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Nuclear cataracts and disulfide bonds

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Published: 3 years ago

Nuclear cataracts and disulfide bonds

My cataracts are yellow nuclear cataracts. I excerpted the following from an article which appeared in 2011:

"The ageing lens and cataract: A model of normal and pathological ageing"

"(b) Nuclear cataract
Strictly defined, a nuclear cataract is a lens opacity confined to the true nucleus of the lens whose shape is determined by the concentric arrangement of the fibres that compose it. Since the light-scattering properties of the lens nucleus increase progressively after the fourth decade, the point at which an increase in light-scatter may be designated a nuclear cataract becomes a matter of clinical judgement. While in some respects the molecular basis of nuclear cataract may be seen as an extension of those age-related events responsible for increased stiffness, light-scattering and coloration of the lens nucleus, it is the oxidative events discussed above, facilitated by the lack of nuclear GSH, that are the hallmark of nuclear cataract [63]. These are responsible for the formation of mixed disulphides and PSSPs, high molecular weight aggregates and increasing protein insolubility, which lead to lens opacity and the augmented accumulation of chromophores. These changes occur within the fibres of the lens nucleus with limited structural effect, which explains the gross morphology of the cataract".
In the same article, we find:
"With increasing levels of oxidative stress, proteins become thiolated by GSSG, cysteine and to a lesser extent γ-glutamyl cysteine, to form the mixed disulphides, PSSG, PSSC and PSSγGC [5]. These mixed disulphides may be further oxidized to form protein–protein disulphides (PSSPs), which are found increasingly in the high-molecular-weight, water-insoluble (WIS) fraction of the lens proteins, containing large, light-scattering, protein aggregates [18]".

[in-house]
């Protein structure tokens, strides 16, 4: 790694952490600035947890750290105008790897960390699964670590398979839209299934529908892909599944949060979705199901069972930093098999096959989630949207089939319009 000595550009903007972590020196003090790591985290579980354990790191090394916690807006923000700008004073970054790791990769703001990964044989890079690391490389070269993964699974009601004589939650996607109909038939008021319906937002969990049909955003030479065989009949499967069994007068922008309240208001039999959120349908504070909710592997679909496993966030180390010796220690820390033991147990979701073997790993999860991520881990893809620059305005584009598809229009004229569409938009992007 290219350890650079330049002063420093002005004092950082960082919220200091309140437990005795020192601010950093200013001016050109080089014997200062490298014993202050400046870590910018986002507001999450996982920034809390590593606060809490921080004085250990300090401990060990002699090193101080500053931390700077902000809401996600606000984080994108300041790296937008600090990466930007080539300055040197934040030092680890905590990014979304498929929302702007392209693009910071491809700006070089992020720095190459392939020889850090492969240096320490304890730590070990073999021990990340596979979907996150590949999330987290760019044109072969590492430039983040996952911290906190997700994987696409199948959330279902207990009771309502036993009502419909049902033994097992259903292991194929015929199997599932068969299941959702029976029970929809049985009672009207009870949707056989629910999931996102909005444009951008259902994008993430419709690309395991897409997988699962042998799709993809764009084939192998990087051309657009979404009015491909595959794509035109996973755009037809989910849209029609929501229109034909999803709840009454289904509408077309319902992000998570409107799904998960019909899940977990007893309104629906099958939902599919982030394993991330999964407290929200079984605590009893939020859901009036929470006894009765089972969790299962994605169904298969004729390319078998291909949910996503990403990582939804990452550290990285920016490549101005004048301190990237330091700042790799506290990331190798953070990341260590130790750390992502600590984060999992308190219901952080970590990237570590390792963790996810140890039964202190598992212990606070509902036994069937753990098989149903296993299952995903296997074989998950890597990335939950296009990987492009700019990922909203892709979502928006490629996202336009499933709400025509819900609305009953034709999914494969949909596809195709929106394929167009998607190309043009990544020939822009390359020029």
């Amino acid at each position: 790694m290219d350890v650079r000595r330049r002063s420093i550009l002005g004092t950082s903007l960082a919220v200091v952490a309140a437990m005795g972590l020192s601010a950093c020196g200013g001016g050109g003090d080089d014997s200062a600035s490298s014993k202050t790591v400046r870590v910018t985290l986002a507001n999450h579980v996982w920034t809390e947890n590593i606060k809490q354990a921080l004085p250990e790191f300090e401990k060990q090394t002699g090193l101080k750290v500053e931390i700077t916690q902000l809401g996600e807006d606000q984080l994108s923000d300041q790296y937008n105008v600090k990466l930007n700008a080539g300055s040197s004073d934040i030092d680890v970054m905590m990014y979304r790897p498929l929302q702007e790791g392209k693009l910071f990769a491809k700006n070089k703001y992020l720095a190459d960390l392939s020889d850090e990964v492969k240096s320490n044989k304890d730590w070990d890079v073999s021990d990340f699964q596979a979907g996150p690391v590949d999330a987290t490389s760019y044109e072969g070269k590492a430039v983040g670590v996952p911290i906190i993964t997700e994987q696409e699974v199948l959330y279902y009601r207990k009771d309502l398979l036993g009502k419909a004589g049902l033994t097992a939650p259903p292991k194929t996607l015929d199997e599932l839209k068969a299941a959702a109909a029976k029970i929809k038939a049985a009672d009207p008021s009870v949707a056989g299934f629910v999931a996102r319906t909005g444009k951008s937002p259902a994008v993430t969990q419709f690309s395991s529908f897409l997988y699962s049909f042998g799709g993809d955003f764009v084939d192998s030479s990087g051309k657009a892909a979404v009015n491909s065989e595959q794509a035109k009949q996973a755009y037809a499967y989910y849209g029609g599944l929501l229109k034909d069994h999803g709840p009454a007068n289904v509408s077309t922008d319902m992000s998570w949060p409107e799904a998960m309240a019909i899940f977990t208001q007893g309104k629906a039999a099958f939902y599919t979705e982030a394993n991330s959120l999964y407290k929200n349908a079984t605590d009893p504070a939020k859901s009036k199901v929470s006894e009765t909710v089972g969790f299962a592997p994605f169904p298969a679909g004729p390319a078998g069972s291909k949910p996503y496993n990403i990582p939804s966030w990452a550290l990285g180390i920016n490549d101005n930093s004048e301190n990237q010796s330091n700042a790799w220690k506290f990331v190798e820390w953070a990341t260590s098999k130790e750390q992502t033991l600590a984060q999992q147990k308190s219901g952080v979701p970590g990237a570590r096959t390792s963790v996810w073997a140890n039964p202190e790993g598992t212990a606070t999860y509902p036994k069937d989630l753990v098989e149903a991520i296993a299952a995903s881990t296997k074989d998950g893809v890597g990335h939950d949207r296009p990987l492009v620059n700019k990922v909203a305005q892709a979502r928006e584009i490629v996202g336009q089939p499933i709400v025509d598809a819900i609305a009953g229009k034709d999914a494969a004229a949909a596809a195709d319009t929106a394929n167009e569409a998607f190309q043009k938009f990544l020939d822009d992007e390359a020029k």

First we remark that "disulfide bonds" can be broken by sulfites (the preservatives found in wine), and by a "sugar alcohol" known as "erythritol" (which is used as an artificial sweetener). There are even eye drops for dry eye which contain erythritol. Such eyedrops also contain electrolytes like potassium citrate that would interfere with the electrical attraction between proteins. It is this electrical attraction that causes the proteins to aggregate and form a cataract (so electrolytes are a very good idea), but sometimes also calcium chloride (I don't like the idea of dosing the eye with calcium salts, especially since calcium salt microspheres trigger macular degeneration). This more or less disqualifies these eye drops. But the next paragraph gets more interesting:

"Mixed disulphides and protein disulphides of this kind can be partially restored to their native state by two key redox repair systems. The GSH-dependent enzyme system, TTase, also known as glutaredoxin, exists in cytosolic and mitochondrial forms and catalyses the dethiolation of PSSG. The GSSG formed is recycled to GSH. Lens epithelial glyceraldehyde-3-phosphate dehydrogenase (G3PD) activity can be restored by TTase after H2O2 challenge, as may other SH-sensitive glycolytic enzymes such as hexokinase and pyruvate kinase [19].
The NAPDH-dependent enzyme TRx, present in both cytosolic and mitochondrial forms, reduces intra- and inter-molecular protein disulphides (PSSP). TRx is restored to its reduced state by TRx reductase (TR), with NADPH acting as a hydrogen donor. TRx works cooperatively with TTase to restore protein structure, conformation and function. Like TTase, TRx activity is also upregulated in response to oxidative stress. Both TTase and TRx systems can reactivate G3PD oxidized during the exposure of human epithelial cells to H2O2. Their activity, together with that of GR, falls with age [15]."
Therefore, apart from sulfites and erythritol, we see that the two enzymes TTase and TRx can at least "partially restore the protein disulfides to their native state". As noted in other posts, those two enzymes are found in brewer's yeast, which explains why brewer's yeast supplements are used to treat cataract.

When it boils down to it, this 40-page article is a thorough, in-depth evaluation of nearly all aspects of our problem - although the fact that cataract aggregations are largely the result of electrostatic interactions between lens proteins (Murugappan, 2010) is not mentioned.    What is frustrating, as usual, is that the authors, despite having a complete understanding of cataract and the tools to reverse it at their disposal, MAKE NO ATTEMPT TO DO SO.

What is even more amazing: This article is published in the "Royal Society - Philosophical Transactions".  But our lives depend on this information - there is nothing 'philosophical' about it.



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